Can Correa control Ecuador's Military?
Not yet, says an article in the NY Times by Simon Romero.
PhD Economist turned firebrand President Rafael Correa began his term by trying to buy the military's support with:
"salary raises for soldiers; a 25 percent increase in the 2008 military budget, to $920 million; and lucrative highway construction contracts for companies controlled by military officials."
Yes you read that right. As it turns out the Ecuadorian military is old school:
Unlike the armed forces of most other countries in Latin America, Ecuador’s military has retained substantial economic might since a military junta transferred power to a civilian government in the 1970s. Through holding companies, the armed forces still control TAME, one of Ecuador’s largest airlines, and enterprises in the munitions, shrimp fishing, construction, clothing, flower farming and hydroelectric industries, making the military one of the country’s most powerful economic group.
Despite his efforts, the military is still too close to the US and Colombia for Correa's comfort:
Still, tensions persist over his clash with top generals, which emerged after Colombian forces raided a Colombian rebel camp in Ecuador last month. The raid against the rebel group, the Marxist-inspired Revolutionary Armed Forces of Colombia, put Ecuador and its ally Venezuela on edge with Colombia. Twenty-five people were killed, including Franklin Aisalla, an Ecuadorean operative for the group, known as the FARC.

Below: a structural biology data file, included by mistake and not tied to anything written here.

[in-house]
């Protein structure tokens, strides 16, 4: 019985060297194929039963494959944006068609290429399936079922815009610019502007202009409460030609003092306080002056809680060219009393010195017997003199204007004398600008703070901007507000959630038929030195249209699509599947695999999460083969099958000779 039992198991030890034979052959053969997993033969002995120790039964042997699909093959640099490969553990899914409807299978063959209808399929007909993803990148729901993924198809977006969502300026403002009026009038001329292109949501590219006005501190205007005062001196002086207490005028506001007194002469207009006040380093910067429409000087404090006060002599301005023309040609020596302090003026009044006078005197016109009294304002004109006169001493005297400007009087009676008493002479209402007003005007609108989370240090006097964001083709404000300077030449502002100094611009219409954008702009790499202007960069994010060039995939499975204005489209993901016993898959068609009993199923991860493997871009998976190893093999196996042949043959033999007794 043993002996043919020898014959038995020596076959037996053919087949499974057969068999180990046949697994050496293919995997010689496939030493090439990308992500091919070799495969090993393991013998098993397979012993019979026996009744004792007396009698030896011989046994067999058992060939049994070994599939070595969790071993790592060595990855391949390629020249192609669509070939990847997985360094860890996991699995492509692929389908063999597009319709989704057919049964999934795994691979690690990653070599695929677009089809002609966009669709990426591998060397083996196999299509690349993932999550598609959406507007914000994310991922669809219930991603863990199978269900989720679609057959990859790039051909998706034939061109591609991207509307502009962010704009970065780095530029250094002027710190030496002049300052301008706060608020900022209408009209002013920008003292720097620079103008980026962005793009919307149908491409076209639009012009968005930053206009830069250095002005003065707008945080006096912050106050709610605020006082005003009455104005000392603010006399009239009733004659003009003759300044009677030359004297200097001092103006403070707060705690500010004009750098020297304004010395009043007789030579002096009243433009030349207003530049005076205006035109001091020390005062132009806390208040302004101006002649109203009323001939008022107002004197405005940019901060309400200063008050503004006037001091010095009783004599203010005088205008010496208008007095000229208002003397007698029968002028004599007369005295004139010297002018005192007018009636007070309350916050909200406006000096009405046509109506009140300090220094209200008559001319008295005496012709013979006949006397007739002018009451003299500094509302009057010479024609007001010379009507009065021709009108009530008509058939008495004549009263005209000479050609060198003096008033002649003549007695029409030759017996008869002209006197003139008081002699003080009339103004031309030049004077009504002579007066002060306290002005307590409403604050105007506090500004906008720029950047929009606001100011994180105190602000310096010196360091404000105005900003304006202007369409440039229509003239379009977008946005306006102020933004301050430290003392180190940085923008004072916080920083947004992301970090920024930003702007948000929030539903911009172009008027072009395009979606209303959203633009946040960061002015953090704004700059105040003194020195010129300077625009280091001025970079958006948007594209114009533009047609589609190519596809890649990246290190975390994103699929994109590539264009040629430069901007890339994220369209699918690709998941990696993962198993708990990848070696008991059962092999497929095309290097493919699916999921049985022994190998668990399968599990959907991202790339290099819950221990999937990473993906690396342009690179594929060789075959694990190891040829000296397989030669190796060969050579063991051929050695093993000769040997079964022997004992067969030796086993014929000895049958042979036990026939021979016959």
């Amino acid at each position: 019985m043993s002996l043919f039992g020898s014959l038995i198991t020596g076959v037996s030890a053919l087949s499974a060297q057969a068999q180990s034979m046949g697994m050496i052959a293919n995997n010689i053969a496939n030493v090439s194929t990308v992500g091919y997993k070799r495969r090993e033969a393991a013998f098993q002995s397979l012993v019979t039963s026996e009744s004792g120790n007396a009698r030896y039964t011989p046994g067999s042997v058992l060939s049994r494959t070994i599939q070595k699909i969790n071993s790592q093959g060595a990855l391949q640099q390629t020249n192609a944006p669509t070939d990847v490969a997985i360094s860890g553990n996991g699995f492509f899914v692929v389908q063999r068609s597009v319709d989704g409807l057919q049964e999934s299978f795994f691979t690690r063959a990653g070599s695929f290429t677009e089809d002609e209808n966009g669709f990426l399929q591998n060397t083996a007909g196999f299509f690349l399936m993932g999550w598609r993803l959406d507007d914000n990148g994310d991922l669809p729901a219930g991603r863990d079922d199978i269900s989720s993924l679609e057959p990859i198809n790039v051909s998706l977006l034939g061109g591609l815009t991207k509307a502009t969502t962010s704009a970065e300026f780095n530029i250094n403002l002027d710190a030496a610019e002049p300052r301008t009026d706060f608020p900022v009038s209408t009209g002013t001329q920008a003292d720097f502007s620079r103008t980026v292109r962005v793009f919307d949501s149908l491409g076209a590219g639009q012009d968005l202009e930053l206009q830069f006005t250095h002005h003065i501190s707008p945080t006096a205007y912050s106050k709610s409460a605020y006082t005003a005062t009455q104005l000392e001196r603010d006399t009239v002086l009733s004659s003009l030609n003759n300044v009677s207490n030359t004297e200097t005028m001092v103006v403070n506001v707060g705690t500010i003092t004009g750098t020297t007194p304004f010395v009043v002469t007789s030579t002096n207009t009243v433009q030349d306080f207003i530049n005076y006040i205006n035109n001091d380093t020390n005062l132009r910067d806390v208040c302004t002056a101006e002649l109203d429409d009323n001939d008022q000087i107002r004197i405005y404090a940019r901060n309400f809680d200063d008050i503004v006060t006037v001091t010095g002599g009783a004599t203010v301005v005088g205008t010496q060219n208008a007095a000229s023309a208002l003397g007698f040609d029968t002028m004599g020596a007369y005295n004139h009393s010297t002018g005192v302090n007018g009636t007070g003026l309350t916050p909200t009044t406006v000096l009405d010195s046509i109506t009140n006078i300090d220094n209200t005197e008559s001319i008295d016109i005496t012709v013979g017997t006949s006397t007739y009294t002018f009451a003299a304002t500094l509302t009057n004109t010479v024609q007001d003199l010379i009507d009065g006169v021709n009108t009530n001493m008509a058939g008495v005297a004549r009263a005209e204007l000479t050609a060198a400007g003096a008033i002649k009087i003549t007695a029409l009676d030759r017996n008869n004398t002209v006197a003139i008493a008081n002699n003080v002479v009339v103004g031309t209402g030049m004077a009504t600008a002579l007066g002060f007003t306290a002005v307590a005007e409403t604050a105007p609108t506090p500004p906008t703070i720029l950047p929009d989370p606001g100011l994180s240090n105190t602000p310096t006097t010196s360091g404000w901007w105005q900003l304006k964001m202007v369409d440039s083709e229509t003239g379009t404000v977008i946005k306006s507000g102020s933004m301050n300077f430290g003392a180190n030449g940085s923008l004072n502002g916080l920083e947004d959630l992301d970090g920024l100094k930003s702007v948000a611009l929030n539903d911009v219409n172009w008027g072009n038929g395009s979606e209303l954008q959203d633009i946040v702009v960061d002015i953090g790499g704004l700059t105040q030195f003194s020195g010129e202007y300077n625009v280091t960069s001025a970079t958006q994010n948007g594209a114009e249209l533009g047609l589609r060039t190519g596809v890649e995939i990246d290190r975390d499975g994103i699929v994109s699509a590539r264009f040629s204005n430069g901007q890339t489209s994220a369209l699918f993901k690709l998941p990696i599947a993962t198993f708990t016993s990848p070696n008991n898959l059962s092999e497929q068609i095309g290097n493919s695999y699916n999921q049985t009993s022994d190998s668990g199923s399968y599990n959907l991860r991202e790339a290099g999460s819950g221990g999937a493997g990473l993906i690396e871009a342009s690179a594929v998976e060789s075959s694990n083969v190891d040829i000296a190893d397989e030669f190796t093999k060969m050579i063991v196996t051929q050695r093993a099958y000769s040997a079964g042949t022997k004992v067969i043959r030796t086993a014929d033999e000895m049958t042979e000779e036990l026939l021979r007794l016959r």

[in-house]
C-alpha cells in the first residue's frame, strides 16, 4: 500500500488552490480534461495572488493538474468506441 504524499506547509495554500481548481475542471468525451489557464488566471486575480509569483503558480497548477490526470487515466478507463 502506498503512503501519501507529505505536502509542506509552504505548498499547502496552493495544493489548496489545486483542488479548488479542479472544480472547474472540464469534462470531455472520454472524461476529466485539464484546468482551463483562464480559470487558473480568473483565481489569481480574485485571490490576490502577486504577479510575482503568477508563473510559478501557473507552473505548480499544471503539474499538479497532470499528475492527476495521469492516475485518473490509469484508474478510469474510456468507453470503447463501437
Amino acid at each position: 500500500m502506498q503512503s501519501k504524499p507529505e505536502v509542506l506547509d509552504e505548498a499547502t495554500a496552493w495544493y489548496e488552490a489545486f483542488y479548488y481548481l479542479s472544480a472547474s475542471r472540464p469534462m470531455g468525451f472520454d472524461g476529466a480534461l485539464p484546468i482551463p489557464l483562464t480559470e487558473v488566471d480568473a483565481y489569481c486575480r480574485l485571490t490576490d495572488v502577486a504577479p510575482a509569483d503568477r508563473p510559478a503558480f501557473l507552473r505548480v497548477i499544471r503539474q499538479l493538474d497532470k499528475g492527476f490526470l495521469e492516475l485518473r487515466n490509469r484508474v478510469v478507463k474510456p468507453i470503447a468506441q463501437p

The face-off between Ecuador and Colombia ended at a summit meeting in the Dominican Republic, but it has begun again over revelations that Ecuadorean intelligence officials had been tracking Mr. Aisalla, information that was shared not with the president, but apparently with Colombian forces and their American military advisers.
The leak became evident when video and photo images surfaced in Colombia and Ecuador showing Mr. Aisalla meeting with FARC commanders.
“I, the president of the republic, found out about these operations by reading the newspaper,” a visibly indignant Mr. Correa said last week during an interview in the capital, Quito, with foreign correspondents. “This is not something we can tolerate. He added that he planned to restructure the intelligence agencies to give him greater direct control over them.
In a rebuke of senior military officials, Mr. Correa named as defense minister his personal secretary, Javier Ponce, who was an outspoken critic of the armed forces in his previous careers as a poet and an editorial writer at some of Ecuador’s largest newspapers.
While I am not Correa's biggest fan, I am with him on this one. Civilian control of the military is a must, (as is, I might add, *not* having the military run large civilian companies). I'd rather see the craziest policies coming out of a democracy than excellent ones coming after a coup from a military junta.